Tainted Methanol-Laced Alcohol Kills At Least 19 In Costa Rica Since June, Officials Say

Tainted Methanol-Laced Alcohol Kills At Least 19 In Costa Rica Since June, Officials Say

Experts are now questioning if counterfeit alcohol is behind the mysterious string of deaths in the Dominican Republic

Published July 22nd

Written by Rachel Herron

Officials in Costa Rica have issued a national alert after 19 people died from alcohol tainted with methanol, a substance often found in antifreeze.

According to the country's National Health Ministry, 15 men and 5 women between the ages of 32 and 72 died in different areas of the country since the beginning of June.

CNN reports 30,000 bottles of alcohol from varying brands were confiscated after samples tested positive for toxic levels of methanol.  

Vendors who continue to sell Guaro Montano, Guaro Gran Apache, Aguardiente Estrella, Aguardiente Barón Rojo, Aguardiente Timbuka and Molotov Aguardiente could face criminal charges.

Adding methanol or adulterating liquor with other substances allows distributors to grow their profits by increasing the volume of liquid they can sell, according to SafeProof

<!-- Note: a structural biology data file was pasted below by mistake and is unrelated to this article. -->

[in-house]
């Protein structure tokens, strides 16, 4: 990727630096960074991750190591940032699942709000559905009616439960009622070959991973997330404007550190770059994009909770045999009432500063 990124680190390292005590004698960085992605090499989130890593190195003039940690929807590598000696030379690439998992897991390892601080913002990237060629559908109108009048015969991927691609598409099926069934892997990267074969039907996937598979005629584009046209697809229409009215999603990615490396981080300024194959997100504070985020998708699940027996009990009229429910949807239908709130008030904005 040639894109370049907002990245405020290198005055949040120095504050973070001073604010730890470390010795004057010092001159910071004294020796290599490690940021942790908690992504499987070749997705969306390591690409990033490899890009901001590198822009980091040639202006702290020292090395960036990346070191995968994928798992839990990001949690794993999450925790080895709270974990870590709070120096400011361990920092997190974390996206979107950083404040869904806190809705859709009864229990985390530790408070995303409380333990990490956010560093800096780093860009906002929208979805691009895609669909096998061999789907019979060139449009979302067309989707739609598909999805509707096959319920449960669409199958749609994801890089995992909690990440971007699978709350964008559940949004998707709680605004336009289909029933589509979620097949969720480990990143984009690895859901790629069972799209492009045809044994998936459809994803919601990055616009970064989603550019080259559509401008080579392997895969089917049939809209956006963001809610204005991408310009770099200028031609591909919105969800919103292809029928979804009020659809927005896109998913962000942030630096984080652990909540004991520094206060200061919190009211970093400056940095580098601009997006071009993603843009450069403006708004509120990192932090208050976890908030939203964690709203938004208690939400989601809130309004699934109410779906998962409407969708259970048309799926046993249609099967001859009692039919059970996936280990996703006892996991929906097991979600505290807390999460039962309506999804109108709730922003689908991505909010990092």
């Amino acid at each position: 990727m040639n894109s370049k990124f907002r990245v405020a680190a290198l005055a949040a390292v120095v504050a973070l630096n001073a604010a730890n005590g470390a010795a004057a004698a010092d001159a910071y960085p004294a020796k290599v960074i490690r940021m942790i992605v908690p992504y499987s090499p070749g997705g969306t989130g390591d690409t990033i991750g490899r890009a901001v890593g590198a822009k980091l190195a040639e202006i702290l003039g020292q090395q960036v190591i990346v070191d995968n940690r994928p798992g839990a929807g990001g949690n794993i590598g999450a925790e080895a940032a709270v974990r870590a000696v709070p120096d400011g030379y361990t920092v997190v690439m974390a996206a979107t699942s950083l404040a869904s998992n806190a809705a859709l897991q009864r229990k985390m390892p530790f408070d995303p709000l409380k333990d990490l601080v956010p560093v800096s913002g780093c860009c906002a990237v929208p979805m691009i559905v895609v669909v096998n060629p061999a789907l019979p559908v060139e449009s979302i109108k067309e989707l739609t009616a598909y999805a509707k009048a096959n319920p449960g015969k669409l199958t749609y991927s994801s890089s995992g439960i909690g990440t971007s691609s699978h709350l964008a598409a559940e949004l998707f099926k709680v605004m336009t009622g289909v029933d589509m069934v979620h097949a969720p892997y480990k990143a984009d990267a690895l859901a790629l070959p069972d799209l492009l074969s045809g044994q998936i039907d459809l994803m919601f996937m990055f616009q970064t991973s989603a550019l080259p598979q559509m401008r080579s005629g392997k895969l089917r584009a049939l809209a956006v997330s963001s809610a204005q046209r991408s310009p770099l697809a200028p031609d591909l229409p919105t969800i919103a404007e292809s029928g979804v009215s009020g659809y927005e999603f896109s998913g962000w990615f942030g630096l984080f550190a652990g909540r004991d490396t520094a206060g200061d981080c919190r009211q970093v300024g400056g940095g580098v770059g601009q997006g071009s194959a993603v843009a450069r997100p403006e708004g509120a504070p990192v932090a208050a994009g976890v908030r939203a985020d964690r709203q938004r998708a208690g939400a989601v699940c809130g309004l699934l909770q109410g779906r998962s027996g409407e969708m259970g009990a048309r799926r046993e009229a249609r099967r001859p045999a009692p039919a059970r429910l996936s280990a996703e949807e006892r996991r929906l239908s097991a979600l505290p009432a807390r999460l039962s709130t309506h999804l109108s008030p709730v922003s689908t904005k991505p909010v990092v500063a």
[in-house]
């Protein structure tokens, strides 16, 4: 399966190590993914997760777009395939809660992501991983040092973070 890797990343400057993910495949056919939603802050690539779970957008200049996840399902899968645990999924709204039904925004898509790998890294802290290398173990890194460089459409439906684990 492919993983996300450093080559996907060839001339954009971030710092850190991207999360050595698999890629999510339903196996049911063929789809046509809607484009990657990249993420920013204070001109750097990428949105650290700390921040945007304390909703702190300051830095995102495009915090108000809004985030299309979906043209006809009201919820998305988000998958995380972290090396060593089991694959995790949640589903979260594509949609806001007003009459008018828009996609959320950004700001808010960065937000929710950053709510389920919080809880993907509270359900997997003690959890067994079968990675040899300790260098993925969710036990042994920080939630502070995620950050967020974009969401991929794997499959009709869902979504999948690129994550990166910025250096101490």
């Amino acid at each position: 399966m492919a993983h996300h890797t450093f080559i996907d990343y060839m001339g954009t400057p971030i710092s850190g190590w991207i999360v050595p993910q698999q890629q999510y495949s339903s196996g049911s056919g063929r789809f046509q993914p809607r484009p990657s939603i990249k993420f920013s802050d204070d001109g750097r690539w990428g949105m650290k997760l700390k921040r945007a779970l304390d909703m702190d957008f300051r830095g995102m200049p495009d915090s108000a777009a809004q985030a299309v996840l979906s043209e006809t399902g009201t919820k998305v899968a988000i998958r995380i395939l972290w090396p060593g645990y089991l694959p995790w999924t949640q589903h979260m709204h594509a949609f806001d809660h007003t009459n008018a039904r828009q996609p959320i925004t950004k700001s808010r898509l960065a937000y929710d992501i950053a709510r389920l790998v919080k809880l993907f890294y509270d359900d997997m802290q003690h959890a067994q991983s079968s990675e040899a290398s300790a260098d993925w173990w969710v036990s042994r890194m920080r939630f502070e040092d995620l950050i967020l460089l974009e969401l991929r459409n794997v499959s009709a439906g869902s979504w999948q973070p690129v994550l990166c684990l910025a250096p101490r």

This is similar to the process used by illegal drug dealers who “cut” drugs like heroin with other additives such as fentanyl.

Victims of methanol poisoning can experience many symptoms, including but not limited to dizziness, confusion, drowsiness, headaches, and the inability to coordinate muscle movements.

Additionally, symptoms of methanol poisoning often appear long after methanol has been consumed, according to the World Health Organization

The World Health Organization also reports methanol poisoning outbreaks are often tied to counterfeit or informally produced drinks.

The recent outbreak of methanol poisoning in Costa Rica has health experts wondering if counterfeit alcohol tainted with similar toxic chemicals is behind the string of tourist deaths in the Dominican Republic.

In 2019, at least nine American tourists died under similar circumstances while vacationing in the Dominican Republic. 

Since several of those deaths occurred after the tourists took a drink from their hotel minibars, the FBI and Dominican authorities began investigating whether tainted alcohol caused these deaths.

The U.S. Overseas Security Advisory Council made a list of tips for alcohol consumption. The council warns travelers to never drink homemade liquor and to check the packaging of alcohol to verify it was manufactured by a reputable company.



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